Joss Whedon’s Thoughts on Feminism Make an Important Point About Cultural Change

What does change look like when it's happening right in front of you? According to Joss Whedon, it looks a lot like rage and a lot like slow going. The Avengers director has long been part of feminist discussions, from the very creation of Buffy Summers to his more recent support of women like media critic and video blogger Anita Sarkeesian during Gamergate. If there's one major male Hollywood writer you can always expect to get a question about the F-word, it's Whedon. Such was the case in a recent interview with Vulture, in which he made an observation that may be oddly comforting: perhaps people are all so angry about feminism all the time because something's actually happening.

Vulture's Kate Warner started things out by asking Whedon about his advice for male feminists and people who consider themselves allies, wherein he made a good point about the importance of showing rather than telling (emphasis mine):

Well, they need money, they need volunteers. Action is the best way to say anything. A guy who goes around saying 'I'm a feminist' usually has an agenda that is not feminist. A guy who behaves like one, who actually becomes involved in the movement, generally speaking, you can trust that. And it doesn't just apply to the action that is activist. It applies to the way they treat the women they work with and they live with and they see on the street.

He then spoke about witnessing the gender-based attacks that frequent the Internet and, well, everywhere:

You know, it's one of those things that's always surprising. I was raised by a very strong woman, I didn't know feminism was actually a thing until I left home and found out the country didn't run the way my mom's house did. So I have this goldfish, idiot, forgetful thing in that every time I'm confronted with true misogyny, I'm stunned. I'm like, Really? That's like, I don't believe in airplanes. It's like, What century are you from? I don't get it. So usually I'm shocked, then occasionally amused, then occasionally extremely not amused, but once I get over the shock, it's very clear that misogyny in our own culture — and not just where they perform genital mutilation and marry off 10-year-olds — runs so deep. When I see this hate bubbling up towards any kind of progress, my reaction is twofold: First, it's horror, and then, it's delight, because you don't get this kind of anger unless real change is actually happening. It is a chaotic time. It's an ugly time because change is happening. It would be lovely to be living after the change has happened.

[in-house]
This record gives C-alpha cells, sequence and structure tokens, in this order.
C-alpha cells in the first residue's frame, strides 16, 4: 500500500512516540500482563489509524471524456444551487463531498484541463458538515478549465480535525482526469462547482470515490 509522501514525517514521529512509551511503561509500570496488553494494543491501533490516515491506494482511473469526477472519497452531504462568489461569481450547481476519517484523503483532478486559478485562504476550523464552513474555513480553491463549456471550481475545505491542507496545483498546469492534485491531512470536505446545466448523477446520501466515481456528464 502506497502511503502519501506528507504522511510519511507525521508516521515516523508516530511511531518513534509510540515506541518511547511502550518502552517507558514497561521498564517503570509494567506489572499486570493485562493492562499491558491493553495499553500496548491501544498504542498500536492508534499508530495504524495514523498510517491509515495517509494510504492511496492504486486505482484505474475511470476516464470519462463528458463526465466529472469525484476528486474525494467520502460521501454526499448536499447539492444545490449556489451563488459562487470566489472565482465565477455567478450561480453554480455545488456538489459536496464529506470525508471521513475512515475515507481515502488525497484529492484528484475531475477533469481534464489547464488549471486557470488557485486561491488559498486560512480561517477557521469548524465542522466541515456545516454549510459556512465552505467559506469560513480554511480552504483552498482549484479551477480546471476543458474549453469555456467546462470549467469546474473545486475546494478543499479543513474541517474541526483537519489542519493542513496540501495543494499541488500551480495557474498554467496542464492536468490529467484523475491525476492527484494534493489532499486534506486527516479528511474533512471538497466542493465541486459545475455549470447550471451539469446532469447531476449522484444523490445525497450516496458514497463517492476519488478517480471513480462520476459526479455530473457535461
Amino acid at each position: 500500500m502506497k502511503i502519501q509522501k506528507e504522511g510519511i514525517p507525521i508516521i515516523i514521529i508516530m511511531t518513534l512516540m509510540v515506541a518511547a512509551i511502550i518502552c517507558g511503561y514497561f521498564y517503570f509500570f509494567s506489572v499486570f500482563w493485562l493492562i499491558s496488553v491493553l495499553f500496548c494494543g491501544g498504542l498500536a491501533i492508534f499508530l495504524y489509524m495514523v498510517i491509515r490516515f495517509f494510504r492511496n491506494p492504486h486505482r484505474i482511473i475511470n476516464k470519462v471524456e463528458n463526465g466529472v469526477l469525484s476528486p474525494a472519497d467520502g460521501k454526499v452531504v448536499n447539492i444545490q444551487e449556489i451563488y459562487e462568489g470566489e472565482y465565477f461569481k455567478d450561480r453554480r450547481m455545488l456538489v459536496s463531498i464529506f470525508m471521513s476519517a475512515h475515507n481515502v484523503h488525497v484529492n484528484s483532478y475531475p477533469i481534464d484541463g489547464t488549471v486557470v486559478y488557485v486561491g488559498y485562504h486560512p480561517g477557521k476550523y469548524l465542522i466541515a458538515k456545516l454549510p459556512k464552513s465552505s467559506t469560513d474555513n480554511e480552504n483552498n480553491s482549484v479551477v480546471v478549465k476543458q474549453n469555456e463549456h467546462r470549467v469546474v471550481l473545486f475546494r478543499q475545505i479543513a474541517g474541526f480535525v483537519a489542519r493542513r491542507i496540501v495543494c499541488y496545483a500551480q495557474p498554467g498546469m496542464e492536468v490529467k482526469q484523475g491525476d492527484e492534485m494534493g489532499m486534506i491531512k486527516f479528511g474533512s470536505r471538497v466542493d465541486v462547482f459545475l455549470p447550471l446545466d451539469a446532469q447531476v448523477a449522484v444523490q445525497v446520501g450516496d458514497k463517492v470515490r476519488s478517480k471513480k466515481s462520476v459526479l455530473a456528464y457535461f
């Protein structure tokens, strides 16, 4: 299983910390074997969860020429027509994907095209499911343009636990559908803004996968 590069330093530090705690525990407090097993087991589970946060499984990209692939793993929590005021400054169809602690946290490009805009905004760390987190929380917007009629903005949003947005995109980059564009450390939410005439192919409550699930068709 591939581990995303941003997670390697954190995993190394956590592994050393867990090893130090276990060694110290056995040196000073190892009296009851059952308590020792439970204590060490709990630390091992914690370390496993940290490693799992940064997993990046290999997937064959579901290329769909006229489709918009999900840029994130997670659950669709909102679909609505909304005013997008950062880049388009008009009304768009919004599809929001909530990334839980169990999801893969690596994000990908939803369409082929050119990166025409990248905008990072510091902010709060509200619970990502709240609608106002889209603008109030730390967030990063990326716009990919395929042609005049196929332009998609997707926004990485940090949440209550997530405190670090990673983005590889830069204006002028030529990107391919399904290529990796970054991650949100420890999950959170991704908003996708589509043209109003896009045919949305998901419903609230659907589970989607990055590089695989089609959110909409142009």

I tend to be of the opinion that male feminists and allies don't deserve a cookie for just showing up to the party. Tom Hiddleston and Benedict Cumberbatch declaring themselves feminists, for example, is all kinds of nice and pleasant, but hardly a revelatory moment in feminist history. Neither are Whedon's responses.

But my reaction to Whedon's words are multi-folded. One dominant fold is characterized by relief, the relief of having someone like Whedon, who is far from perfect in his feminism (then again, who is?), but has nonetheless actually funneled his feminist ideology into his work. That his work is actually the kind of media that gets meteoric cultural visibility is a pretty big bonus, and it goes reasonably well with his insistence that words — whether they be tweets, essays, or in-person conversation — should be accompanied by action.

Another fold is taken up by the fervent hope that he is right. Misogyny is clearly deeply embedded; there's no doubt he's right about that part at least. But I hope that the other part — the "you don't get this kind of anger unless real change is actually happening" part — proves to be just as true. I spend an inordinate amount of time staring at conversations about feminism as part of my job. It's a perk, but it's also pretty damn exhausting as a side effect of proximity to the anger and frustration that bubble up around those issues.

But anyone who's actually witnessed change will tell you that that anger is necessary. You're gonna piss people off, and you're gonna be pissed off. They don't call it a pleasant amble to equality. It's a fight, and it's an unavoidable, long, straight-up Sisyphean part of the process. One step forward, four steps back — looking at you, Gamergate threat-makers — and progress is moving rather slowly if you ask me. As Whedon notes, it'd be a lot more fun to be living after the battle's won. But it's never exactly been that simple.